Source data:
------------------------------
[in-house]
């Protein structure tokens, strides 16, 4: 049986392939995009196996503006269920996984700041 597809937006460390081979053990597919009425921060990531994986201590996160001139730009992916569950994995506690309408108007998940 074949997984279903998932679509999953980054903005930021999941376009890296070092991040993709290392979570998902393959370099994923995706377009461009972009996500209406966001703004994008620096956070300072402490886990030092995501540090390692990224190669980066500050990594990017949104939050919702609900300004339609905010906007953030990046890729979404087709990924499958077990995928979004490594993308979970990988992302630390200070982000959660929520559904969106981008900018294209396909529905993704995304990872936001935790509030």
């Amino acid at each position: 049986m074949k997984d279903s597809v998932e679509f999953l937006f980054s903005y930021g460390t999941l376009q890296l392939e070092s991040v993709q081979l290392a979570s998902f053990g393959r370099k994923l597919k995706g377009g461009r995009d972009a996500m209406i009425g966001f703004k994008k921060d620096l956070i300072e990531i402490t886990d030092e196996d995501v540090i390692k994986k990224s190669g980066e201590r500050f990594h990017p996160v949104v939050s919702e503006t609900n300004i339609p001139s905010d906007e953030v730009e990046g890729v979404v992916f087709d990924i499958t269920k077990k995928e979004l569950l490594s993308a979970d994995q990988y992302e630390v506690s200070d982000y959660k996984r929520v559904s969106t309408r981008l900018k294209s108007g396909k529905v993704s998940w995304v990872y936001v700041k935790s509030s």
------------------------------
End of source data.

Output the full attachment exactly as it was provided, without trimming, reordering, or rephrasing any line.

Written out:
[in-house]
């Protein structure tokens, strides 16, 4: 049986392939995009196996503006269920996984700041 597809937006460390081979053990597919009425921060990531994986201590996160001139730009992916569950994995506690309408108007998940 074949997984279903998932679509999953980054903005930021999941376009890296070092991040993709290392979570998902393959370099994923995706377009461009972009996500209406966001703004994008620096956070300072402490886990030092995501540090390692990224190669980066500050990594990017949104939050919702609900300004339609905010906007953030990046890729979404087709990924499958077990995928979004490594993308979970990988992302630390200070982000959660929520559904969106981008900018294209396909529905993704995304990872936001935790509030």
């Amino acid at each position: 049986m074949k997984d279903s597809v998932e679509f999953l937006f980054s903005y930021g460390t999941l376009q890296l392939e070092s991040v993709q081979l290392a979570s998902f053990g393959r370099k994923l597919k995706g377009g461009r995009d972009a996500m209406i009425g966001f703004k994008k921060d620096l956070i300072e990531i402490t886990d030092e196996d995501v540090i390692k994986k990224s190669g980066e201590r500050f990594h990017p996160v949104v939050s919702e503006t609900n300004i339609p001139s905010d906007e953030v730009e990046g890729v979404v992916f087709d990924i499958t269920k077990k995928e979004l569950l490594s993308a979970d994995q990988y992302e630390v506690s200070d982000y959660k996984r929520v559904s969106t309408r981008l900018k294209s108007g396909k529905v993704s998940w995304v990872y936001v700041k935790s509030s």